Forney TX hotels. Find inns, motels or hotels in Forney Texas USA. Wildlife, state and national forests and parks, attractions and/or sights of Texas. Camelopard suggests hints and tips for your journey. Texas myths, folklore, hauntings, monsters, legends and ghosts.
We wish you an enjoyable stay at your chosen Forney Texas hotel. When you get the chance, stay in some of the famous, luxurious and/or historic hotels of your destinations. The Peninsula Hotel in Hong Kong (featuring in the Clark Gable movie Soldier of Fortune), Hotel La Mamounia in Marrakesh (Marrakech), the Four Seasons Hotel in Hong Kong, the Hotel Baur au Lac in Zurich, the Hotel del Coronado in San Diego, the Arena Copacabana Hotel in Rio de Janeiro and the Mandarin Oriental Hotel in Hong Kong. are internationally renowned hotels.
Mammals, Reptiles, Birds and other Wildlife / Fauna of Texas
American avocets, alligators, nine-banded armadillos, wild turkeys, brown pelicans, bald eagles, prairie chickens, raccoons, turkey vultures (turkey buzzards), prairie dog towns, Montezuma quails, otters, Ridley sea turtles, red-cockaded woodpeckers, white-tailed deer, roseate spoonbills, great kiskadees, cactus wrens, coyotes, bobcats, Mexican free-tailed bats, endangered whooping cranes, Western diamondback rattlesnakes, American white pelicans, cougars (also called pumas or mountain lions), jackrabbits, burrowing owls, plain chachalacas, opossums, road runners, pronghorn antelopes, collared peccaries or javelinas, Texas horned lizards, sandhill cranes and increasing numbers of black bears are among the wild animals of Texas.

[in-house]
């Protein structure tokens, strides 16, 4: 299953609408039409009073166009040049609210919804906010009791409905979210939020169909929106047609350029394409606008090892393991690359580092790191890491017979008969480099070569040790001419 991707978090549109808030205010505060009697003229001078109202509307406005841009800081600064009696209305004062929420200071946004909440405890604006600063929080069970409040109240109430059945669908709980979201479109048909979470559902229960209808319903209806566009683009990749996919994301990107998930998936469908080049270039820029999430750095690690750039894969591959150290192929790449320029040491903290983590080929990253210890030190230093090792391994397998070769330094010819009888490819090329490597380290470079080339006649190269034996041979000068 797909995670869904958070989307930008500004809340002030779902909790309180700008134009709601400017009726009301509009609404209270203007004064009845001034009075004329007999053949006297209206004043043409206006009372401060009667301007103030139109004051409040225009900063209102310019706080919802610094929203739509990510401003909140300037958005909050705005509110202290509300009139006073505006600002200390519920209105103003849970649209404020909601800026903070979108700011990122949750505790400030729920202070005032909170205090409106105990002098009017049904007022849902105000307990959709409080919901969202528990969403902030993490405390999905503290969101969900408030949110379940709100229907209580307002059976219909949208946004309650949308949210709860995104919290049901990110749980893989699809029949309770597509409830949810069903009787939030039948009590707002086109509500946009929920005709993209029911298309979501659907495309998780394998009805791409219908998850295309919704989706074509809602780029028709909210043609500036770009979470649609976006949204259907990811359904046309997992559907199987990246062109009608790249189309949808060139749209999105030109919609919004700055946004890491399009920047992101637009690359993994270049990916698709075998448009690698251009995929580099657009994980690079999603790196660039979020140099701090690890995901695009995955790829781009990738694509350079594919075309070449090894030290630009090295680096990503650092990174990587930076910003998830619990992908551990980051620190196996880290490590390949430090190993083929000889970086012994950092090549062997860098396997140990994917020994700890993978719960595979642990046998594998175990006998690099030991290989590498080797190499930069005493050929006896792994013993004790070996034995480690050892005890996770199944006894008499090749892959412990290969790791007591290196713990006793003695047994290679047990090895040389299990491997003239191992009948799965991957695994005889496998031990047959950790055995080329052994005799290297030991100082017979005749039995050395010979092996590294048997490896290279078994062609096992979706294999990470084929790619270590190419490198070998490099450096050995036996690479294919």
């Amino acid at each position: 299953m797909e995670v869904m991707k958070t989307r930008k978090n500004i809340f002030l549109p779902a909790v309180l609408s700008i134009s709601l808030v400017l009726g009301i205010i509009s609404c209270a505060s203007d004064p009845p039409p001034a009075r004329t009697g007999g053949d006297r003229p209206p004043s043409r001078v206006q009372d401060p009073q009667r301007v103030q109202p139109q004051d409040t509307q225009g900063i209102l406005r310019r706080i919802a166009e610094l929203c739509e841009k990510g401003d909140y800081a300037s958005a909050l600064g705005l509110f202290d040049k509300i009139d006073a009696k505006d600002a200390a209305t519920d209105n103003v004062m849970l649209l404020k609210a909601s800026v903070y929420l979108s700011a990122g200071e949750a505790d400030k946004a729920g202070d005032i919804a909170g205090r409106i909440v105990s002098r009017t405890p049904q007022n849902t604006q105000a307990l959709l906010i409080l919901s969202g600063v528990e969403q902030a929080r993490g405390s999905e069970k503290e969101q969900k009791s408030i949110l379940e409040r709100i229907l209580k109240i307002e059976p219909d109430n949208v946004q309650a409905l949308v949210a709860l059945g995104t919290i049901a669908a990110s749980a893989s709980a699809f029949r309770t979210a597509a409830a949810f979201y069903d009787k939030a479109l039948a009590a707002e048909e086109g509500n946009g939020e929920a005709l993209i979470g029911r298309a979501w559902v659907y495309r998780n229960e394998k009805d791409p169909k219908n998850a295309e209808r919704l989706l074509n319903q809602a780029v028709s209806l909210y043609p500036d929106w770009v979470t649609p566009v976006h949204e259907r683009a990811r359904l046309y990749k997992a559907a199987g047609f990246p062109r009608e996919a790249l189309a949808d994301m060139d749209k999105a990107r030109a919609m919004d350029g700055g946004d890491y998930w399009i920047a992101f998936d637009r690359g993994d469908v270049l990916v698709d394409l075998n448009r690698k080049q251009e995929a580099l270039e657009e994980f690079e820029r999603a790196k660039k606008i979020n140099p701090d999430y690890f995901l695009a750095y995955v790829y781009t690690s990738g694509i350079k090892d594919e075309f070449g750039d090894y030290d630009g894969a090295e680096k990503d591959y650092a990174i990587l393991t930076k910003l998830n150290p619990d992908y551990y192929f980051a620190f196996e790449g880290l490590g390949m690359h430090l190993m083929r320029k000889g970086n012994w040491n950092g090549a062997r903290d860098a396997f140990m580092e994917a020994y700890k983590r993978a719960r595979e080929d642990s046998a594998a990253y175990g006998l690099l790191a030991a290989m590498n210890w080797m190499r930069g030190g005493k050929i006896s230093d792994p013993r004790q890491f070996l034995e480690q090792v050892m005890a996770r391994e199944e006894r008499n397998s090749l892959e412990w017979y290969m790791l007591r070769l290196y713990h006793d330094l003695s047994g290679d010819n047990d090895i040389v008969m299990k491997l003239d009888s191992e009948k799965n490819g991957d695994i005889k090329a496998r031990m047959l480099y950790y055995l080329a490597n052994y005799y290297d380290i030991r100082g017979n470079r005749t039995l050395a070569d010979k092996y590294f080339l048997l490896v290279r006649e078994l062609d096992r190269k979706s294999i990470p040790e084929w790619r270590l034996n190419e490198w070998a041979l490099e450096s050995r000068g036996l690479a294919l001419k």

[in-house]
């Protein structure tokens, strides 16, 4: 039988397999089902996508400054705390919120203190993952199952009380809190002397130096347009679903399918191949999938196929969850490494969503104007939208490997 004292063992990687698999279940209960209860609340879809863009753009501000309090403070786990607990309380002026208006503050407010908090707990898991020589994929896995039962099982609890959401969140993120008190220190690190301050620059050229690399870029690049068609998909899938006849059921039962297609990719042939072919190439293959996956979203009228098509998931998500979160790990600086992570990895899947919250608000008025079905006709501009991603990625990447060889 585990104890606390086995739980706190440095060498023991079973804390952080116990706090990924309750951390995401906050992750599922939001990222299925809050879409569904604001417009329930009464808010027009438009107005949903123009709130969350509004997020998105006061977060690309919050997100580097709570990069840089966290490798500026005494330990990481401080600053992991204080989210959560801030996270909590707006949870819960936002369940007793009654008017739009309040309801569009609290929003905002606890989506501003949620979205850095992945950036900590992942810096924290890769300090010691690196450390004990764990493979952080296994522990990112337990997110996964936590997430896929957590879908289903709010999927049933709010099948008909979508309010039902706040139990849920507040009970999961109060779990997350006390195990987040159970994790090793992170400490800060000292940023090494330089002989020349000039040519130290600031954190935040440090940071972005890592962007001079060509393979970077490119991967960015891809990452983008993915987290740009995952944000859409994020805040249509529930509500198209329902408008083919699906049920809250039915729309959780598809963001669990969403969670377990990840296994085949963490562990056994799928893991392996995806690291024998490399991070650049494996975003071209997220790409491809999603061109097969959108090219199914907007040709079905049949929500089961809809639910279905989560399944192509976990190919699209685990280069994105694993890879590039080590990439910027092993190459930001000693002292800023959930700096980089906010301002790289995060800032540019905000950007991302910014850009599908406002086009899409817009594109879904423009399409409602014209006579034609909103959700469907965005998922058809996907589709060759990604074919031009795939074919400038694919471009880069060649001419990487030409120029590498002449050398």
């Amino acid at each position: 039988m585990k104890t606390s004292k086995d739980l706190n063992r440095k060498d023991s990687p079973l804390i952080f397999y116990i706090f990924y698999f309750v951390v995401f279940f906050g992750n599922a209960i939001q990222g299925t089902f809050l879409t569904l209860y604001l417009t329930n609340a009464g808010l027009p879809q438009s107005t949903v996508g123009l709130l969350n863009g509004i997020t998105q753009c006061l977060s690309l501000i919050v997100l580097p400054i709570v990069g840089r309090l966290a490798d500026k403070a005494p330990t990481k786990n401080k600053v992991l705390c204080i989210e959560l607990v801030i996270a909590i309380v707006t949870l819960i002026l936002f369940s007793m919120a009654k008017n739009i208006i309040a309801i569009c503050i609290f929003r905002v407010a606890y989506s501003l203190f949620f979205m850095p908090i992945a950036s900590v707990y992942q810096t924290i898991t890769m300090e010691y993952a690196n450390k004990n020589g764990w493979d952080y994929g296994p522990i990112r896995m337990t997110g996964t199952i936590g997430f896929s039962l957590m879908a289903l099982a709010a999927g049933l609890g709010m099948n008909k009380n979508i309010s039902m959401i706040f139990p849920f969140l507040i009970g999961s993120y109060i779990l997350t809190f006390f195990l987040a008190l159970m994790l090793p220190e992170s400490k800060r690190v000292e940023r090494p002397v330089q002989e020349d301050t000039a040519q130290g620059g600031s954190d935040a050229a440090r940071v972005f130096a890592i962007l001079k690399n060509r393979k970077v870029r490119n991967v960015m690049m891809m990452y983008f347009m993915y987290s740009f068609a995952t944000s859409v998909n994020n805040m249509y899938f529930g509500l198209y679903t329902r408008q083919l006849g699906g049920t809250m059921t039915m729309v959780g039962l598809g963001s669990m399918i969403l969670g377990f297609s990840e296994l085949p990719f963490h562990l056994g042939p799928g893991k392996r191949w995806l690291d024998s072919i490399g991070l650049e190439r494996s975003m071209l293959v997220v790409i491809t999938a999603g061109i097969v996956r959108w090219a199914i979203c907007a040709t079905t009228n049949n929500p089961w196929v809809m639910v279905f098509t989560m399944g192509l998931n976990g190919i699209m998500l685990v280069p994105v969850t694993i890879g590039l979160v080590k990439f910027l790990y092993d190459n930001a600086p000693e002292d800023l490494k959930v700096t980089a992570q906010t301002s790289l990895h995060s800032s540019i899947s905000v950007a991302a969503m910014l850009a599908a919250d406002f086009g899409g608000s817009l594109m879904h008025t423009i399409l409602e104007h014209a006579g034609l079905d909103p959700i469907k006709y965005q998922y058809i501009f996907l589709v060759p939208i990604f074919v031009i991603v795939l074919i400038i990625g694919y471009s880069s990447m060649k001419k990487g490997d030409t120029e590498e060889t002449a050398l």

Legends, Ghosts, Folklore, Myths, Scary Stories and Monsters in Texas
The spirits of Texas Tech University in Lubbock, such as the shade of Sarah Morgan (who was killed by a student) in the biology building, the ghost of a bearded and stetsoned professor in Holden Hall, the phantom of a student in the underground tunnels (still trying to sneak into the girls' dormitories) and "George", the harmless spectre of the old President's House; the Lake Worth monster, a creature appearing as part man, part goat and part fish; the thirty-two benevolent ghosts of the historic Menger Hotel, close to the Alamo in San Antonio, including Theodore "Teddy" Roosevelt (who recruited Rough Riders in the Menger Bar), the phantom of rancher Richard King in his former suite (the King Room), chambermaid Sallie White who still meticulously performs her duties in Victorian attire, a bespectacled lady in a blue dress who knits quietly in the lobby, a man in a buckskin jacket and unseen kitchen helpers; phantoms of the Faust Hotel, New Braunfels, which include a black cat; the Confederate soldier and the phantom boy nicknamed "Jimmy" who still roam Tremont House hotel in Galveston; the sounds of happy children heard in the Hamilton Hotel, Laredo, even when no children are near; and creepy and malevolent black eyed children (Black Eyed Kids or BEKs) in Abilene, are among the true ghost stories, myths and legends of Texas.
The unexplained phenomena and spectres of the Hotel Lawrence, Dallas, including the ghost of a gambler; the ghostly woman who walks the banks of the Rio Grande in Laredo, looking for the children that she pushed over a cliff into the river; the strange phenomena at the Driskill Hotel, Austin, including the odd sensation experienced by guests who stare at the third floor picture of a child holding flowers; appearances of the spiny goat-sucker, the chupacabra; the suicidal jumper who is said to still haunt his room at the Omni Austin Hotel; the emerald-headed serpent, a great deity that inhabits a crystal cave in the Gulf of Mexico but which, according to Native Americans, may be seen from the coast, when it ventures to the surface with a great display of light; and the black eyed boy, presumably a BEK, who terrified a large airman on a military base, are other legendary tales of ghosts and haunted places in Texas.